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Company Research: Basics

Where Do I Start?

What the company tells you:

Companies are savvy corporate communicators. They recognize the value of having informative Web sites where they can showcase their products and services and communicate their vision. Many company websites have a history of the company and often of specific products. Often located at the bottom of the page, links to Investor Information, about us, social responsibility, etc. can lead to valuable information. Promotional materials, catalogs, product descriptions and price lists may also prove valuable. Remember that information provided by a company is self-reported and may be somewhat subjective.

What the company has to disclose to the government:

A variety of publically available reports are reported to the SEC (Security and Exchange Commission). The 10K is an annual report that provides a wealth of information about a company. Other SEC filings, the U.S. Census Bureau's Economic Census, state filings

What the company keeps confidential:

Trade secrets and other sensitive business information are often protected and kept confidential through non-disclosure agreements. Internal information is often kept confidential, as well.

What others say about the company:

A variety of information sources report what other say about a company. News, blogs, research articles, books, market research, analyst reports, government, industry and trade expert reports are available through both proprietary and openly available information sources.

Company Extensions

Ever wondered what GmbH, Ltd, KG, SA, etc. in foreign companies names stand for?  Find out here:

Ticker Symbols

Ticker symbols are letters used to uniquely identify a public company and can be used to make company research more effiicient. Many of the resources in this guide will identify ticker symbols, but one of the quickest way to find a ticker symbol is to use a free website like Google Finance or Yahoo Finance.

Types of Companies

types of companies graphic

 

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Availability of Information

The availability of information available about a company varies widely depending on the type of company. Use a directory such as Mergent Online to determine whether a company is public, private, non-profit or non-U.S.

Public

Because public companies are required by the government to adhere to stringent reporting regulations, there is a great deal of publicly available information about companies which trade on the stock market - SEC filings, annual reports, analysts' reports, news stories, books and case studies.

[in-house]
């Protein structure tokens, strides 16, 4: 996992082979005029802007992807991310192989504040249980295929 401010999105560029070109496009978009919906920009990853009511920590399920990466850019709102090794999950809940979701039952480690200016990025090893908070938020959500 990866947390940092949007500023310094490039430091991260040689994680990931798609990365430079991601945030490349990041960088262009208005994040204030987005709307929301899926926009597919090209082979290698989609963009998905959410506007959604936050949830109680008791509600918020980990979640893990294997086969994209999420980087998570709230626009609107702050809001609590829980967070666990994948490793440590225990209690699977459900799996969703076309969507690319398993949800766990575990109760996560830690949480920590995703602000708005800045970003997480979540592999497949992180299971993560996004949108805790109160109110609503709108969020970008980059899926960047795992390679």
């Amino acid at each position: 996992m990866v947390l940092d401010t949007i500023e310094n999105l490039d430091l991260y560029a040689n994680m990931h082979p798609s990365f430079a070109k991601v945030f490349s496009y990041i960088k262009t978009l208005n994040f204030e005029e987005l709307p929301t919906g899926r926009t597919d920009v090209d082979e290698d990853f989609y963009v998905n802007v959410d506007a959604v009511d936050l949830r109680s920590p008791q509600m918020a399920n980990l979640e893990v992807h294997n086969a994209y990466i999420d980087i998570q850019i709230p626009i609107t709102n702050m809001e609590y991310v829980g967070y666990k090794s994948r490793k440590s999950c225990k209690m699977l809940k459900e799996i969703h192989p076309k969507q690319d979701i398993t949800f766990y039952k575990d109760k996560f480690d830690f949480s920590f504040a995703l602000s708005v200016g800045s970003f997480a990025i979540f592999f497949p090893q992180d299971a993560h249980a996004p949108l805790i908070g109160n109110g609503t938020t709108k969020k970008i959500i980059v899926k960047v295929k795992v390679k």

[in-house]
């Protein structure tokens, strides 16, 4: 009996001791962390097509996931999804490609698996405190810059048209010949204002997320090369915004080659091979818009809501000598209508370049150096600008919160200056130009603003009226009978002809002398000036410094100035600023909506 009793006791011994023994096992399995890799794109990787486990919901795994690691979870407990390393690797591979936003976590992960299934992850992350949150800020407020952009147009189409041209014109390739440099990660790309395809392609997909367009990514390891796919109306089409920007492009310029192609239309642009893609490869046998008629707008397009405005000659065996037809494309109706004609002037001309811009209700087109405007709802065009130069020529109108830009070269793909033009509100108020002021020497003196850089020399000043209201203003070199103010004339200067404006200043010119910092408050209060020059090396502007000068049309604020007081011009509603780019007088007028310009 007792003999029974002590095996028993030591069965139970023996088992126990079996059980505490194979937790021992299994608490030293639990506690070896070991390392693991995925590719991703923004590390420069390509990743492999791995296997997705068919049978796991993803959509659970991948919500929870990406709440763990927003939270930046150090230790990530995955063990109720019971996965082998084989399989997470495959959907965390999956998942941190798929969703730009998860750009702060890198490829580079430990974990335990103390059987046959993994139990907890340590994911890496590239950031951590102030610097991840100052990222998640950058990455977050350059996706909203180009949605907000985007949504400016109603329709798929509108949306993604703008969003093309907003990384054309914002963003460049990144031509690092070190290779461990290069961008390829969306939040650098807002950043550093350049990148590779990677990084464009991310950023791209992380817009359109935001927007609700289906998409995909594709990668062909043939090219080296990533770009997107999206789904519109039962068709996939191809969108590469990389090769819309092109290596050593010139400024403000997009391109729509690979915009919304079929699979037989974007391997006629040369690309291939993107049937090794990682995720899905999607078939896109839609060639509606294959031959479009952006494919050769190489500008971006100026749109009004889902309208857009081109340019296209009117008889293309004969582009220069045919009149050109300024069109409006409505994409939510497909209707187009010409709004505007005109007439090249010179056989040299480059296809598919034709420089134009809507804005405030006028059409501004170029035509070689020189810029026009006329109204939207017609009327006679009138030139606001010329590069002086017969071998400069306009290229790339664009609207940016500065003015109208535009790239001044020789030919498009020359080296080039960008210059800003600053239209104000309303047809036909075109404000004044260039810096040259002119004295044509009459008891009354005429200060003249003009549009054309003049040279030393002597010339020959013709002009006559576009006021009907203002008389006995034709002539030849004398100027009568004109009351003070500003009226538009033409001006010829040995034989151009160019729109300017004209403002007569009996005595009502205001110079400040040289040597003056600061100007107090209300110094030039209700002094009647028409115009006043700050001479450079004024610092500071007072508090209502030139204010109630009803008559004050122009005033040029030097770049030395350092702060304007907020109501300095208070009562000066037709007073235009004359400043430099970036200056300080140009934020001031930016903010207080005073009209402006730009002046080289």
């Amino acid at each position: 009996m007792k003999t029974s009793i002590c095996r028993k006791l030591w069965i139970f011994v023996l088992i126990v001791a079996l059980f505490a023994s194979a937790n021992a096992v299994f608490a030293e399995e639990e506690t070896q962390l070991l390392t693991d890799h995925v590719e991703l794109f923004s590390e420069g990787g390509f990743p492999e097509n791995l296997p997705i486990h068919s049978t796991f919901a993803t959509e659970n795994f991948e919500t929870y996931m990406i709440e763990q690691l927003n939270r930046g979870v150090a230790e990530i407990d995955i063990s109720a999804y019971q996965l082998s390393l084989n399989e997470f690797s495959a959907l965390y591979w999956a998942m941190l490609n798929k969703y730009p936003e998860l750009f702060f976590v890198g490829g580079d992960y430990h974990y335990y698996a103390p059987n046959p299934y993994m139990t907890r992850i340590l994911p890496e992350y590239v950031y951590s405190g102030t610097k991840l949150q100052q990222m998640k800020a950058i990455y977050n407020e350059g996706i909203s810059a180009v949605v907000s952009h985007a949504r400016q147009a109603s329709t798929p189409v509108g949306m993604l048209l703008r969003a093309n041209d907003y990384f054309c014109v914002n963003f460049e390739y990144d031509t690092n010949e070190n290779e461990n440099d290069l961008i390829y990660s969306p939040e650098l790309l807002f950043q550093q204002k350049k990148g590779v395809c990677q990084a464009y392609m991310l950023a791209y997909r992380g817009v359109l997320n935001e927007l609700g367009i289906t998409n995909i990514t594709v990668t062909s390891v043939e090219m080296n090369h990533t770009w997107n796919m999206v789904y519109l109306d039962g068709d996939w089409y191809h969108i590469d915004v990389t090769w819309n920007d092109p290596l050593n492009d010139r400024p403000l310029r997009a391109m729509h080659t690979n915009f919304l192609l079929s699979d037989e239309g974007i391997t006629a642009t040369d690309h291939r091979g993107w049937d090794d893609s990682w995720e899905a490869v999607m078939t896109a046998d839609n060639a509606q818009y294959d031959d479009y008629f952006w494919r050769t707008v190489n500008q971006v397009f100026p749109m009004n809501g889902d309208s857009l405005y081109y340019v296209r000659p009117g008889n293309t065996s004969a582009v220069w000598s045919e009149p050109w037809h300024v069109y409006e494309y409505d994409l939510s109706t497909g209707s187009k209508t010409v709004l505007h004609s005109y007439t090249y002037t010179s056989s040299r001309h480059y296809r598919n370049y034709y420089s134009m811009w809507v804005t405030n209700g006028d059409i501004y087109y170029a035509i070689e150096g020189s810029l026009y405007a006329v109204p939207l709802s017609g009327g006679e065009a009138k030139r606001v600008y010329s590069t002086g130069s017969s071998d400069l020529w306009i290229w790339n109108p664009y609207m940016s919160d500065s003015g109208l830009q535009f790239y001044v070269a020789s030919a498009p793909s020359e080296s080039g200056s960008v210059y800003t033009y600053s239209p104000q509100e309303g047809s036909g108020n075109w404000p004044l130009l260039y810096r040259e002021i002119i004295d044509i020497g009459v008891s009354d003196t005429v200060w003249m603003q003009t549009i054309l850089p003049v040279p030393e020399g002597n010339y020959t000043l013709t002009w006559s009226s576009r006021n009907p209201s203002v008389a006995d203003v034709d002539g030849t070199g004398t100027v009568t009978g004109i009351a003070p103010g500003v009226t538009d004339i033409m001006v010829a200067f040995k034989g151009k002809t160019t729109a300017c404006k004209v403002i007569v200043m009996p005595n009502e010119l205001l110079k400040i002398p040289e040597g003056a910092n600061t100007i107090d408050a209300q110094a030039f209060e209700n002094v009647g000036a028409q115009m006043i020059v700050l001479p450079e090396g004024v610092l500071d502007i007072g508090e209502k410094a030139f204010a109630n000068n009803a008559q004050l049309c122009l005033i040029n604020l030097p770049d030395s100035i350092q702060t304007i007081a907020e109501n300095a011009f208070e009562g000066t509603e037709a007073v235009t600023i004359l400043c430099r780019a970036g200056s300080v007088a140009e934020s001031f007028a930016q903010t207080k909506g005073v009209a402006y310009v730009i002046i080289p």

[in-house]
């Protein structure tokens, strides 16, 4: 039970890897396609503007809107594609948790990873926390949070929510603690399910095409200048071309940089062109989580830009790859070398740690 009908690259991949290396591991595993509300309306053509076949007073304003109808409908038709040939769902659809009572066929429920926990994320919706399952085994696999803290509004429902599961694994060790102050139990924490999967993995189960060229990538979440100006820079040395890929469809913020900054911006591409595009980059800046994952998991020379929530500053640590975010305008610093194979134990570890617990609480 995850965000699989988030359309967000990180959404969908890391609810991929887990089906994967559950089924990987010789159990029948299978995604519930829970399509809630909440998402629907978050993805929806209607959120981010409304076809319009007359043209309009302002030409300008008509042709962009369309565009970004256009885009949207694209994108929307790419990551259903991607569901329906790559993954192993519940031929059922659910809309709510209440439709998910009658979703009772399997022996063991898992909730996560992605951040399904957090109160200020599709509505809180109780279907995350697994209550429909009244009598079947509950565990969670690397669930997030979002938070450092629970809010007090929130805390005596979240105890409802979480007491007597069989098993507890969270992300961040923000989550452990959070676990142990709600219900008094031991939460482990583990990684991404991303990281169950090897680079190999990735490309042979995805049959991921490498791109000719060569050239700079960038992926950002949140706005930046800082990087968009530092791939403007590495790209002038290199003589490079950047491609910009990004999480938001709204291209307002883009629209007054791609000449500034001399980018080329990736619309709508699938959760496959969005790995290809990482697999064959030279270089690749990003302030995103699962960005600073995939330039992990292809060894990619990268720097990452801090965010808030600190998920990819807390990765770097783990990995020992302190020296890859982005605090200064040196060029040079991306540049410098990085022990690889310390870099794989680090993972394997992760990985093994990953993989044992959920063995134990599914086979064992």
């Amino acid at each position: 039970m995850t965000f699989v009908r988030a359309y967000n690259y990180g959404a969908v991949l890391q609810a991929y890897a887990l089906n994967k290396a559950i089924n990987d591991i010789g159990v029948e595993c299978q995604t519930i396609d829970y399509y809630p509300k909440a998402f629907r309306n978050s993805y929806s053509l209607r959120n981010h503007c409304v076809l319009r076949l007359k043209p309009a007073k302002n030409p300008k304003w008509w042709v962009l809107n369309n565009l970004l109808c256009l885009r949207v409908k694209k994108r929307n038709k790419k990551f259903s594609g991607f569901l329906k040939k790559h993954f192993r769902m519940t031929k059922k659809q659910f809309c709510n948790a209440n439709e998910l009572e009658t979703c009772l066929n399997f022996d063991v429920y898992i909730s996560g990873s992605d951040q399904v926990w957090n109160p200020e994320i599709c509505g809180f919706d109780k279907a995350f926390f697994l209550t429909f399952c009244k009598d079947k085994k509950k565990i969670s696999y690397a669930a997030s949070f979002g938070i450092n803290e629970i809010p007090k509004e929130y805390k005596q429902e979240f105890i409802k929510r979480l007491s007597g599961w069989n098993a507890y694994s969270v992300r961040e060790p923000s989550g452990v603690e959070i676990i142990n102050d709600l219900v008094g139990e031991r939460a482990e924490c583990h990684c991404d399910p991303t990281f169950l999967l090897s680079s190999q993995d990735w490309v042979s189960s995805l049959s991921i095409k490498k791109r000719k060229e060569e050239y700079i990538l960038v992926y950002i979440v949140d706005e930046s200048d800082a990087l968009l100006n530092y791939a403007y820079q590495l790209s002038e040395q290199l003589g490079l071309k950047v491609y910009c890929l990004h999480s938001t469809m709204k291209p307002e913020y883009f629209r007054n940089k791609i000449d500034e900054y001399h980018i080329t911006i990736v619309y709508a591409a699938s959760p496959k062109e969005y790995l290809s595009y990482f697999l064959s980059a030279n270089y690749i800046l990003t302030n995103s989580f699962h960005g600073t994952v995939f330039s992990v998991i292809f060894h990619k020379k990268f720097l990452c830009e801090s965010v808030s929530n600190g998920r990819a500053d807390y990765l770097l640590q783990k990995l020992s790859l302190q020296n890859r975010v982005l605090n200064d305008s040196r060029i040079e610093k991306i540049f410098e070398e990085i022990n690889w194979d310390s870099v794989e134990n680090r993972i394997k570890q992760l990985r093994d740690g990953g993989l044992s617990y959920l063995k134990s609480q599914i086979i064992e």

Private
Much less information about privately held companies is publicly available. While not required to report to the federal government, all 50 states make some level of corporate and business filings available online.  Appalachian State now has access to PrivCo, a database of information about private companies. 

International 
The amount of information on international companies varies. If the company trades on the U.S. exchanges it must file annual reports (20-F) with the SEC. Other information can be found in directories, databases, newspapers and magazines.

Non-Profit
Finances and other general information can be found in Form 990 which nonprofits must file with the IRS annually. Many are posted on the web at Guidestar.org. Some information can also be found in newspaper and journal articles.

 

Library databases mentioned:

Legal Structure

There are many types of legal structures for a business but the three listed below are most common: 

Corporation: a legal entity created by state charter, endowed with specific powers and capable of surviving the deaths of its owners. May be profit and nonprofit (educational, scientific, charitable and religious). Stockholders and employees of a corporation cannot be held personally responsible for any debt or lawsuits faced by the company.

Partnership: an association of two or more people for the purpose of jointly owning a business.

Sole proprietorship:  the simplest and most common form of business organization. The major legal requirement is that the founder register the business name with the local government where the company will reside.

Corporate Family Structure

Parent Company: a company that controls or owns another company or companies.

Subsidiary: a corporation in which more than 50% of its voting stock is owned by another company.  The subsidiary may have a different name than the controlling corporation.

Wholly owned subsidiary:  100 % of the firm's stock or assets have been acquired by the parent.

Coordinator of Access & Public Services

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Ken Johnson
Contact:
Coordinator of Access & Public Services
Appalachian State University
Belk Library & Information Commons
ASU Box 3206 Boone, NC 28608
828 262-2776
Website

Librarian

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Jackie Eagleson
she/her
Contact:
eaglesonjj@appstate.edu
(828) 262-7424